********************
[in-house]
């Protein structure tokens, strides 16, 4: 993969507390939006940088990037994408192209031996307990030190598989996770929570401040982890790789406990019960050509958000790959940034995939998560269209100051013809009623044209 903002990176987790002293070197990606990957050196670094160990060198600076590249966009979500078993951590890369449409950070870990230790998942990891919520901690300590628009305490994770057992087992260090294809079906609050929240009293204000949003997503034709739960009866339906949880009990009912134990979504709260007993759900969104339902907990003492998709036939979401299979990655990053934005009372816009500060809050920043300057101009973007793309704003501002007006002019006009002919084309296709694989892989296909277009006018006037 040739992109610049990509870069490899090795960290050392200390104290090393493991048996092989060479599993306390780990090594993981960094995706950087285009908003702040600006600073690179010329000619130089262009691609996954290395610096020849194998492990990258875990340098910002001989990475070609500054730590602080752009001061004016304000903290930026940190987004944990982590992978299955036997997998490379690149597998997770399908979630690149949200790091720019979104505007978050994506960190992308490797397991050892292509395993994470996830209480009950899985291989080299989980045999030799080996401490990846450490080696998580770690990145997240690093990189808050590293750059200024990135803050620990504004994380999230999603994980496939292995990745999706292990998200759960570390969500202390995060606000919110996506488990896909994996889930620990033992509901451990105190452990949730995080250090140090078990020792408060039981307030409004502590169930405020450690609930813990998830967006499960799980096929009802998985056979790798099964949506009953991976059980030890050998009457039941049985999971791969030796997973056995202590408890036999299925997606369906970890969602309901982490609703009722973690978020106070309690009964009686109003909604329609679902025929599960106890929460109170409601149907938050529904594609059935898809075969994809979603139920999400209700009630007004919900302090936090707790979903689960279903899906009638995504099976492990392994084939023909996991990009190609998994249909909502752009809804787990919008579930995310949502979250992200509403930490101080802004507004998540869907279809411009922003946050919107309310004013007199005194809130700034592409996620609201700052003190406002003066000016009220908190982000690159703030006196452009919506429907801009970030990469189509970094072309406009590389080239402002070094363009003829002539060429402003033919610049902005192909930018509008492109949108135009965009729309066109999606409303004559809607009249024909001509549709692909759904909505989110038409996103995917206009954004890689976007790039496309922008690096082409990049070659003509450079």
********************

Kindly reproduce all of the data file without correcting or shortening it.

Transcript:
[in-house]
């Protein structure tokens, strides 16, 4: 993969507390939006940088990037994408192209031996307990030190598989996770929570401040982890790789406990019960050509958000790959940034995939998560269209100051013809009623044209 903002990176987790002293070197990606990957050196670094160990060198600076590249966009979500078993951590890369449409950070870990230790998942990891919520901690300590628009305490994770057992087992260090294809079906609050929240009293204000949003997503034709739960009866339906949880009990009912134990979504709260007993759900969104339902907990003492998709036939979401299979990655990053934005009372816009500060809050920043300057101009973007793309704003501002007006002019006009002919084309296709694989892989296909277009006018006037 040739992109610049990509870069490899090795960290050392200390104290090393493991048996092989060479599993306390780990090594993981960094995706950087285009908003702040600006600073690179010329000619130089262009691609996954290395610096020849194998492990990258875990340098910002001989990475070609500054730590602080752009001061004016304000903290930026940190987004944990982590992978299955036997997998490379690149597998997770399908979630690149949200790091720019979104505007978050994506960190992308490797397991050892292509395993994470996830209480009950899985291989080299989980045999030799080996401490990846450490080696998580770690990145997240690093990189808050590293750059200024990135803050620990504004994380999230999603994980496939292995990745999706292990998200759960570390969500202390995060606000919110996506488990896909994996889930620990033992509901451990105190452990949730995080250090140090078990020792408060039981307030409004502590169930405020450690609930813990998830967006499960799980096929009802998985056979790798099964949506009953991976059980030890050998009457039941049985999971791969030796997973056995202590408890036999299925997606369906970890969602309901982490609703009722973690978020106070309690009964009686109003909604329609679902025929599960106890929460109170409601149907938050529904594609059935898809075969994809979603139920999400209700009630007004919900302090936090707790979903689960279903899906009638995504099976492990392994084939023909996991990009190609998994249909909502752009809804787990919008579930995310949502979250992200509403930490101080802004507004998540869907279809411009922003946050919107309310004013007199005194809130700034592409996620609201700052003190406002003066000016009220908190982000690159703030006196452009919506429907801009970030990469189509970094072309406009590389080239402002070094363009003829002539060429402003033919610049902005192909930018509008492109949108135009965009729309066109999606409303004559809607009249024909001509549709692909759904909505989110038409996103995917206009954004890689976007790039496309922008690096082409990049070659003509450079």